It was Christmas Day and my first Christmas alone. Well, I guess I wasn’t alone. I had my 11-month old with me. It was the darkest of days. I woke up to the inevitable – no money, no family, and a baby who toddled around, not knowing the difference. I cried for most of the day. I eventually went to a friend’s home for a couple of hours, but I ultimately ended the day on the sofa in tears, alone.
Perhaps one of the biggest struggles for any single parent is loneliness. It is easy to compare families who are shopping together on weekends or strolling their precious toddler on a bright Sunday afternoon. It is easy to imagine our lives much differently than they are, hence feeding into the loneliness that endlessly lingers.
Loneliness is dangerous. It can assuredly lead to compromise. How many times have I sat holding the hand of a mom who was regretful of a decision that stemmed from a lonely night? How many times did I stumble in my single parenting years for that very same reason? Loneliness can lead to further isolation, depression, alcohol, and drug use. It can attribute to bitterness, anger and a myriad of other not-so-positive emotions. So, how do we fight it?
One of the first keys is to recognize you are never alone. God promises that He will never leave you. You may be thinking, “Yeah, that sounds great, but I want human interaction!” The Lord created you for relationship – relationship with each other and relationship with Him. However, the latter is the most important part of our lives. The development of our relationship with the Lord is our strength, our comfort, and our peace. It is where our joy is found. Paul writes in 1 Corinthians 7 about how his singleness has allowed him to serve God better. The next time you feel loneliness creeping in, consider serving someone else. How can you use your time and talents to serve God by serving others? Can you volunteer at a local soup kitchen or babysit for a fellow single parent? Can you offer dinner at your house for some neighborhood friends and make it a game night, helping others who may be battling loneliness?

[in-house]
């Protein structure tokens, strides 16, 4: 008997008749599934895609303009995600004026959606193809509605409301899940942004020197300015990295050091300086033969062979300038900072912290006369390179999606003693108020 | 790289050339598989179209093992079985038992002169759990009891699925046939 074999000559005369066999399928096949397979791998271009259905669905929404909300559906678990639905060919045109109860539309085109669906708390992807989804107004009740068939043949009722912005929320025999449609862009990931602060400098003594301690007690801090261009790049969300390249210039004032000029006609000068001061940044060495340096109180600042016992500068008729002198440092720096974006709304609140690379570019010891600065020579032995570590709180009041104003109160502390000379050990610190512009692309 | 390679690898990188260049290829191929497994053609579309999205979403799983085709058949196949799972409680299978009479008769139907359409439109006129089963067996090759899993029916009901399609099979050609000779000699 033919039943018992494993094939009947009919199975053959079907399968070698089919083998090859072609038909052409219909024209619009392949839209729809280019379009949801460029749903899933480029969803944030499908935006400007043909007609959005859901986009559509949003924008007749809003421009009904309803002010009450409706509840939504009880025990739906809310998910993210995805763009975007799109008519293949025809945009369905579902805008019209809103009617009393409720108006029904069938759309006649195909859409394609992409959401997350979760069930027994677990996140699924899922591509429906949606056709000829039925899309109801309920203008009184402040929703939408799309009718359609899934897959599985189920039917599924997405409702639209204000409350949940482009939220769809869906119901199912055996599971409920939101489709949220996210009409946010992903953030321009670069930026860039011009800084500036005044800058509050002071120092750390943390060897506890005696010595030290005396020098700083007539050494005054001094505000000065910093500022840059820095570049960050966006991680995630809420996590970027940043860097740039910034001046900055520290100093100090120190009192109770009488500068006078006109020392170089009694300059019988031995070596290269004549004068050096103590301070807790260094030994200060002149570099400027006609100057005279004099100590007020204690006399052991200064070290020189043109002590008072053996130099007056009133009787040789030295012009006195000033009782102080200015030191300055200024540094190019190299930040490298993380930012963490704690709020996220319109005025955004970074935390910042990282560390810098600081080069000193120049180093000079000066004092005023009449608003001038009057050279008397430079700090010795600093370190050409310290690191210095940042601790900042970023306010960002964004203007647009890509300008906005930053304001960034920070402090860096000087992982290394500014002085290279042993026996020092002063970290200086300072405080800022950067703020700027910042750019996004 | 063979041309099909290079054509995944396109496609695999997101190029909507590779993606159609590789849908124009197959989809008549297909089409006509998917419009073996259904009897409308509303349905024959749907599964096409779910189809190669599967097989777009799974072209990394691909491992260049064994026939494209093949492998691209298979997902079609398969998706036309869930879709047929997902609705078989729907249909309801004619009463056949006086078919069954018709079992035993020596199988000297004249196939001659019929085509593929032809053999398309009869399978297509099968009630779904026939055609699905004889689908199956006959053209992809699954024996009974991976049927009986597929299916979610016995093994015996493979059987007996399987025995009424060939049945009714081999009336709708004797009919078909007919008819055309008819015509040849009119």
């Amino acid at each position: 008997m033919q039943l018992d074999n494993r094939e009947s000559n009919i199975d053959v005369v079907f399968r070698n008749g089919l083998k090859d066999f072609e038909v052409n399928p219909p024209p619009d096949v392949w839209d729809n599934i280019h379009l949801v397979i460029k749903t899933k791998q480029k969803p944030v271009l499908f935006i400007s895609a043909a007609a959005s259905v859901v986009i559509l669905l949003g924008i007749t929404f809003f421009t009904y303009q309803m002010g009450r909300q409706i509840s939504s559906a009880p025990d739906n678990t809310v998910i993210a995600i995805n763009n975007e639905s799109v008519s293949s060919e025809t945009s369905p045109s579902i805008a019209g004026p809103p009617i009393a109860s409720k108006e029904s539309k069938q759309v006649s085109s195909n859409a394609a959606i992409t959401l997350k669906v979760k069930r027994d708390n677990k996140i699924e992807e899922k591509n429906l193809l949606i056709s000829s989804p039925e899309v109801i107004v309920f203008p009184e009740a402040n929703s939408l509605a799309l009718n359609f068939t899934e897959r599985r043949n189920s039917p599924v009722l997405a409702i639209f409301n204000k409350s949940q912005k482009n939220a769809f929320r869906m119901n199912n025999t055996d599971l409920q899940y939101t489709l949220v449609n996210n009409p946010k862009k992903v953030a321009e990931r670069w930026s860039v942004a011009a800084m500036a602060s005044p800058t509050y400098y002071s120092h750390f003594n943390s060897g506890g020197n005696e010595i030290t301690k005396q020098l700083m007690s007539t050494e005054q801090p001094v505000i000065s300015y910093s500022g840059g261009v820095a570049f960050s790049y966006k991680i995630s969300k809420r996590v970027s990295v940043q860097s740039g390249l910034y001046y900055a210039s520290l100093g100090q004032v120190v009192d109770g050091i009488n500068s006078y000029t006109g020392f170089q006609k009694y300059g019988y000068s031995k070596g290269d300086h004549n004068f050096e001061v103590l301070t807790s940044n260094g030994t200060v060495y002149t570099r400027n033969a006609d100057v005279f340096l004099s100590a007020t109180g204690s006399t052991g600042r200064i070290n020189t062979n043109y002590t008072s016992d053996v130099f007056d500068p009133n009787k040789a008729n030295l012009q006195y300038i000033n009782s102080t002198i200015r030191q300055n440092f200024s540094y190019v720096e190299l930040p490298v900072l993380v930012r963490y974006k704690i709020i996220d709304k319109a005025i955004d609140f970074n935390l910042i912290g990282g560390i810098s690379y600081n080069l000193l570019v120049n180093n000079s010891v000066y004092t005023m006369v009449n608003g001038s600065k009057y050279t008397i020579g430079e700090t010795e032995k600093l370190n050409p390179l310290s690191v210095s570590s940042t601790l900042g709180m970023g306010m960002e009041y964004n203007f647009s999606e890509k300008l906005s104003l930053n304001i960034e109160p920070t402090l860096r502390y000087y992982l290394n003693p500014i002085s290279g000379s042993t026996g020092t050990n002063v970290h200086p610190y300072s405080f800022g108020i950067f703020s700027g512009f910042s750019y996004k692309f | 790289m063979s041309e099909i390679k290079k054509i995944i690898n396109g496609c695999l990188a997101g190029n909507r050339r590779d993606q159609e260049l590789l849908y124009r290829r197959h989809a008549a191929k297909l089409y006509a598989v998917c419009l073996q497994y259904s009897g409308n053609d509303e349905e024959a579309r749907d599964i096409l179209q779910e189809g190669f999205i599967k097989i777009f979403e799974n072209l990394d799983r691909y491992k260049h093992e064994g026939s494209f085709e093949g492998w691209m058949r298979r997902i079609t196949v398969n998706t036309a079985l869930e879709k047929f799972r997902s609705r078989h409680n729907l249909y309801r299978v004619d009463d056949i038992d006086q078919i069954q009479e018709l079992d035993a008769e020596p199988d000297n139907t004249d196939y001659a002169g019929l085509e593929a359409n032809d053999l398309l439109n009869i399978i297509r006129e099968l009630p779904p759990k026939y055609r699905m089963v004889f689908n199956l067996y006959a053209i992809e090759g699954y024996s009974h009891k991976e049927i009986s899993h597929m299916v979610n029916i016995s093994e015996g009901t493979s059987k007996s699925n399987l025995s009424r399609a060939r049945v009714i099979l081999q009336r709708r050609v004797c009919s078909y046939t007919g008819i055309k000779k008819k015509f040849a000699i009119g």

Be certain to stay connected to a local church. I am a huge proponent of this one! If single parents can stay connected in a local church, they are better equipped to battle loneliness. Support groups and Sunday School classes help us to get perspective. It helps us to hear others’ problems or to hear wisdom from someone who has been where we are. Satan’s plan is one of a divide-and-conquer strategy. If he can isolate us from church and loving, Godly, friends, we begin to see the glass as half-empty. No one will ever love me. I will always be alone. How could the church treat me that way? I don’t need God, anyway. On and on, the negative thoughts will grow if we aren’t careful. If Satan can steal our joy, kill our hope, and destroy our plans for the future, he’s won. We are no longer a threat to him. We are no longer focused on what we can do in the Kingdom of God, but rather what we can’t do.
Single moms, you are not alone. Support groups are blossoming all over the country to see that you are encouraged and equipped in the body of Christ. I leave you with one of my all-time favorite Scriptures:
When you go through deep waters, I will be with you. When you go through rivers of difficulty, you will not drown. When you walk through the fire of oppression, you will not be burned up; the flames will not consume you. Is. 43:2 NLT
Jennifer Maggio is a national voice for single mothers and hurting women. Her personal story has been featured in hundreds of media venues including The New York Times, Daystar Television, The 700 Club, and many others. She is CEO/Founder of The Life of a Single Mom Ministries, a national nonprofit that works with churches to develop single mom’s programs and currently serves more than 1,500 churches.
The Life of a Single Mom has served 406,000 single mothers over the last decade and counting. Maggio is an author of several books, including The Church and the Single Mom. For more information, visit www.jennifermaggio.com.